Barcelona, Spain – During the project’s kick-off meeting, which was held last January, the partners explained not only the role and responsibilities of everyone but also the main objectives and research lines of the project.
The EU project PRODIGIO, coordinated by the Institut de Ciències del Mar (ICM), celebrated last January its kick-off meeting virtually. The partners took the opportunity to explain not only the role and responsibilities of everyone but also the main objectives and research lines of a project that intends to bring microalgae biogas production technologies faster to commercialization.
The renewable energy technologies that will form the backbone of the energy system by 2030 and 2050 are still at an early stage of development, and bring them faster to commercialization is challenging.
Within this context, PRODIGIO aims to develop a system failure prediction technology that increases the performance of microalgae biomass production and anaerobic digestion systems and advance towards more favorable techno-economic, environmental and social performance to achieve more sustainable microalgae biogas.
Microalgal biomass represents a potential green energy source for the production of biogas when processed using anaerobic digestion methods. However, neither microalgae biomass production systems nor anaerobic digesters are optimized for commercial-scale implementation.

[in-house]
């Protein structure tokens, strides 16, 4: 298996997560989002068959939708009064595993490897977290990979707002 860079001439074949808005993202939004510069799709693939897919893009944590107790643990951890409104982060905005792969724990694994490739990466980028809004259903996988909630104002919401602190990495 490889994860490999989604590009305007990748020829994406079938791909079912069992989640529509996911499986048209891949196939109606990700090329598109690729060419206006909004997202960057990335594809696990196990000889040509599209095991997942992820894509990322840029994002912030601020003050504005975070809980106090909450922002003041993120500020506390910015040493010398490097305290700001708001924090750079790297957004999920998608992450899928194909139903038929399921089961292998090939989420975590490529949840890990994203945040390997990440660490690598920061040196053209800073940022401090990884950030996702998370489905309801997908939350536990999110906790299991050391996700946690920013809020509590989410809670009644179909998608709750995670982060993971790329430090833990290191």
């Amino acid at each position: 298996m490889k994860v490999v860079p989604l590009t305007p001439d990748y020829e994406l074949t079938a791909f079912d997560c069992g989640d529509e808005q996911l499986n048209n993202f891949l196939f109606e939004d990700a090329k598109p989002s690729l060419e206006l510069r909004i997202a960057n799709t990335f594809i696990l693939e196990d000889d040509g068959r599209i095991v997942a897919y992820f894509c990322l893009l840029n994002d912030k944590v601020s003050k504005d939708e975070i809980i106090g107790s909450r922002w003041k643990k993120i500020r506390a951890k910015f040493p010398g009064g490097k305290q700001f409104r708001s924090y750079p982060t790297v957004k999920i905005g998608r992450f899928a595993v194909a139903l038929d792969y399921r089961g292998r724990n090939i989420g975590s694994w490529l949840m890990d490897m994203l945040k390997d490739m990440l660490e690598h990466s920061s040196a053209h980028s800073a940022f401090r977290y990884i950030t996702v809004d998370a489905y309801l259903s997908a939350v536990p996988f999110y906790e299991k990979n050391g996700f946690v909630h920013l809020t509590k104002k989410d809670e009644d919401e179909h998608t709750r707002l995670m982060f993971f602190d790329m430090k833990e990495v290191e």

A bio-process’s financial success is directly related to its level of process control sophistication, and therefore the future microalgae biomass production and conversion-to-biogas systems will need to be equipped with improved monitoring and control systems for high-level process optimization.
To achieve this goal, PRODIGIO aims to advance in basic knowledge and predictive tools whose implementation will improve microalgae biomass and biogas production yields, enabling the development of a fully integrated, digitized and truly sustainable microalgae biogas production industry.
“PRODIGIO will deepen our understanding of the causes for the failure of bioreactor systems. This will involve a huge effort in terms of data generation and processing, but it will also foster the discovery of new findings, scientific creativity and technological innovation”, states Pedro Cermeño, the project coordinator.
“Taking into account processes inefficiencies, we estimate that, along with the implementation of prevention countermeasures, PRODIGIO technology could contribute to increasing resource and energy efficiencies by more than 50% throughout the microalgae biogas production chain, which would translate into operating expenses savings and GHG emissions reduction”, adds Cermeño.
Finally, the researcher points out that microalgae biogas production has a great prospect not only in Europe but also in developing countries, and is convinced that PRODIGIO’s results will also help boost microalgae-based industries dedicated to the large-scale production of low-priced commodities other than biofuels, such as food, feed or fertilizers.
Among the beneficiaries of PRODIGIO, which is a three year EU project funded by HORIZON 2020 Framework Programme, we can find the ICM, the Spanish National Center for Biotechnology (CNB), the IMDEA Energy Institute, the University of Almería, ID Consortium, the ARMINES/Mines Paris Tech (France), the Alfred Wegener Institute (Germany), the Norwegian University for Life Sciences (Norway) and the National Taiwan University (Taiwan).